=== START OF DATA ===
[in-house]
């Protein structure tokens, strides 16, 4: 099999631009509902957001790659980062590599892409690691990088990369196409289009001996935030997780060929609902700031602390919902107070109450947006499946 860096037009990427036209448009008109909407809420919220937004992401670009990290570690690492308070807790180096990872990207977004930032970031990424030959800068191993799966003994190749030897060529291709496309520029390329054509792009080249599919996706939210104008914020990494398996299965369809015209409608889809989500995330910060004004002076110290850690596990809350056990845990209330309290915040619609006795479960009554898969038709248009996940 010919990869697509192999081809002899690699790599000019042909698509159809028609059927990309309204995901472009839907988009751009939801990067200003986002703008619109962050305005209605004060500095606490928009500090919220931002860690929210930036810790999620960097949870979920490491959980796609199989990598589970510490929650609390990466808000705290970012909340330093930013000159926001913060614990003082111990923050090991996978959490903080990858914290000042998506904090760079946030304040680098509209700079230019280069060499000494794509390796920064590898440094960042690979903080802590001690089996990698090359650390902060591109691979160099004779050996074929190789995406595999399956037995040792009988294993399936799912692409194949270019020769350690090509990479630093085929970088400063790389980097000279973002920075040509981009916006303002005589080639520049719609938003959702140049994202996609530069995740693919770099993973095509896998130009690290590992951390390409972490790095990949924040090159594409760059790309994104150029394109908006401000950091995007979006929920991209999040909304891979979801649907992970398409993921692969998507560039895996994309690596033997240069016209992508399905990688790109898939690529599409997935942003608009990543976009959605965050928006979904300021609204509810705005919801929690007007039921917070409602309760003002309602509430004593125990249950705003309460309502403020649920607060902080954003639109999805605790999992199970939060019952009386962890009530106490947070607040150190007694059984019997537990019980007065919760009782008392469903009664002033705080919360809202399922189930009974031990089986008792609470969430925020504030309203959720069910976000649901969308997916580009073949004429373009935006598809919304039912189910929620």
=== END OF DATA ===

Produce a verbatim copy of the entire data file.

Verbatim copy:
[in-house]
């Protein structure tokens, strides 16, 4: 099999631009509902957001790659980062590599892409690691990088990369196409289009001996935030997780060929609902700031602390919902107070109450947006499946 860096037009990427036209448009008109909407809420919220937004992401670009990290570690690492308070807790180096990872990207977004930032970031990424030959800068191993799966003994190749030897060529291709496309520029390329054509792009080249599919996706939210104008914020990494398996299965369809015209409608889809989500995330910060004004002076110290850690596990809350056990845990209330309290915040619609006795479960009554898969038709248009996940 010919990869697509192999081809002899690699790599000019042909698509159809028609059927990309309204995901472009839907988009751009939801990067200003986002703008619109962050305005209605004060500095606490928009500090919220931002860690929210930036810790999620960097949870979920490491959980796609199989990598589970510490929650609390990466808000705290970012909340330093930013000159926001913060614990003082111990923050090991996978959490903080990858914290000042998506904090760079946030304040680098509209700079230019280069060499000494794509390796920064590898440094960042690979903080802590001690089996990698090359650390902060591109691979160099004779050996074929190789995406595999399956037995040792009988294993399936799912692409194949270019020769350690090509990479630093085929970088400063790389980097000279973002920075040509981009916006303002005589080639520049719609938003959702140049994202996609530069995740693919770099993973095509896998130009690290590992951390390409972490790095990949924040090159594409760059790309994104150029394109908006401000950091995007979006929920991209999040909304891979979801649907992970398409993921692969998507560039895996994309690596033997240069016209992508399905990688790109898939690529599409997935942003608009990543976009959605965050928006979904300021609204509810705005919801929690007007039921917070409602309760003002309602509430004593125990249950705003309460309502403020649920607060902080954003639109999805605790999992199970939060019952009386962890009530106490947070607040150190007694059984019997537990019980007065919760009782008392469903009664002033705080919360809202399922189930009974031990089986008792609470969430925020504030309203959720069910976000649901969308997916580009073949004429373009935006598809919304039912189910929620």